Spearheading changes in the Black community

Rashid Rose asks why Black communities around the world specifically, in the UK, USA and the Caribbean are apparently at the bottom of the commercial, economic and social ladder and what is being done to redress this problem

The emergence of the industrial revolution and the advent of Capitalism saw some major changes in economic prac­tices. They transformed the manner in which goods were produced and sold. This process has been evolving ever since. The premise of this system is built around a strong consumer market of supply and demand. Unfortunately not everyone has benefitted from this economic system, especially Black communities in the UK and around the world including the USA and the Caribbean.


The origin of the lack of economic orientation among Blacks may be found in the misidentification of this community. The issue of self-identifica­tion of Blacks in the West, in general, needs to be seen from a socio-political and economic perspective. A high percentage of Blacks born in the West believe addressing these issues would not lead to any tangible changes. This perception can be attributed to lack of confidence, dependency and triviality which may be the result of a long history of Black slavery and the negative psychological impact of that period on the lives of their ancestors. In an effort to gain some economic inspiration, Black people should look back at life in Africa before the Europeans’ arrival. Robin Walker in his book ‘Everyday life in early West African Empire’ portrays Africans as masters of trade and commerce. The great African King Mansa Musa I, the ruler of the Malian Empire (1312-1337 CE), is said to be the richest man who ever lived.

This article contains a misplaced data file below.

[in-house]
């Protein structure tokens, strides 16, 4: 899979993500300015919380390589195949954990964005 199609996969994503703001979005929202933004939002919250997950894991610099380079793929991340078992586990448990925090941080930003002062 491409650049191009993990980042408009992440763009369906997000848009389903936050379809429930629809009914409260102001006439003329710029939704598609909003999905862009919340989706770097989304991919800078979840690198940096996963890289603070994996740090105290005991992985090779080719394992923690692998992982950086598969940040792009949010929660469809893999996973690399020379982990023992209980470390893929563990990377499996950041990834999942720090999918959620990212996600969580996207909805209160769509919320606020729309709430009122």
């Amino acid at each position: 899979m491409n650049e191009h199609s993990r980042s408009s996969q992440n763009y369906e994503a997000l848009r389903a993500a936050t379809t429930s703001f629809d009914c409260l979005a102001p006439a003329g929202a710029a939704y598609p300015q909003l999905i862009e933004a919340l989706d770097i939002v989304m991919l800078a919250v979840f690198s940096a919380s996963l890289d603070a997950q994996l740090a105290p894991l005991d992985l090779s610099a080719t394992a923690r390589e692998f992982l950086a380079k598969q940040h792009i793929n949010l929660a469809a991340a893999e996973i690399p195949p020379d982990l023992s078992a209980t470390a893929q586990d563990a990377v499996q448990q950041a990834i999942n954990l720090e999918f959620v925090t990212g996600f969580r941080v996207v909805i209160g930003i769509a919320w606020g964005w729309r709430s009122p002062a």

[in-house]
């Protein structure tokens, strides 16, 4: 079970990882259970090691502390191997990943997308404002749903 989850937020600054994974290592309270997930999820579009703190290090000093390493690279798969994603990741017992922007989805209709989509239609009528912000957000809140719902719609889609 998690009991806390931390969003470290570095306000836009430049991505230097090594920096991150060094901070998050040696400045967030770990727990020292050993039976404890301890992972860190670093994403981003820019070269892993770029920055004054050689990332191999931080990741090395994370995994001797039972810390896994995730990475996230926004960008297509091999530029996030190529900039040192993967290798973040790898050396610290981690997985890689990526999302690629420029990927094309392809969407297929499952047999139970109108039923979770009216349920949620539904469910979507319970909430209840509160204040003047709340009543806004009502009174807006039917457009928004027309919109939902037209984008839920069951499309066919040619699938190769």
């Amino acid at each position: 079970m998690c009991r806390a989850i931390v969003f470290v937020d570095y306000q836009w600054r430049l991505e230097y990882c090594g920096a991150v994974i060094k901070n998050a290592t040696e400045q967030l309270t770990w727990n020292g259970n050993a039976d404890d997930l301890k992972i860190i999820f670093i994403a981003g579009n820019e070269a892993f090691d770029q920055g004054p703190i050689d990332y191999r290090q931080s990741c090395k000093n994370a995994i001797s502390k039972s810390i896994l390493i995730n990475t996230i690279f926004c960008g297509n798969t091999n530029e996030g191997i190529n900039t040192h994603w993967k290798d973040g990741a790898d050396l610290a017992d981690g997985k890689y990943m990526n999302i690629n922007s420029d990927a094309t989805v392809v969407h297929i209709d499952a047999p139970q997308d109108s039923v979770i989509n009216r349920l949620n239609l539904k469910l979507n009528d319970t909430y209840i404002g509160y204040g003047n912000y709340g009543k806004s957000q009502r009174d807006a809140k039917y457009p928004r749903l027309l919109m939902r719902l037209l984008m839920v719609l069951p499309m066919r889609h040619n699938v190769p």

Looking back at the glorious times in Africa, this proud nation needs to re-identify itself. Fragmentation of the Black community into several identities has contributed to their disconnection from their historical cultural heritage. The misidentification of this entire group of people has produced a narra­tive of disempowerment which partially accounts for their low socio-economic status.

The question is whether this commu­nity should be referred to as Africans, West Indians or Afro-Caribbeans? These terminologies have been devised by social engineers to categorise the Western Black and to place him in a group other than his own. To distinguish Western Blacks irrespective of where they are born as Africans is a social and political dilemma Western sociolo­gists do not want to contemplate. The arguments such as ‘we were not born in Africa and hence are not African’ is unreasonable. Other groups don’t suffer from this identification dilemma because they are identified with their motherland. The Chinese, Indians or anyone born outside their countries of origin are still identified with their motherland, and where they are born is irrelevant.

examplequoteFragmentation of the Black community into several identities has contributed to their disconnection from their historical cultural heritage. [This] … has produced a narrative of disempowerment which partially accounts for their low socio-economic status.


A major example of this mis-identifi­cation is in the case of the Caribbean Blacks. Referring to Black Caribbeans as West Indians is the biggest form of mis-identification ever. When Euro­peans arrived in the Caribbean, they thought they had reached India in the east, and identified the native inhabit­ants as Indians. When they realised they were still in the west, they renamed the land the West Indies to distinguish it from India in the east. It was mostly during the 17th and 18th centuries that Black Africans were brought as slaves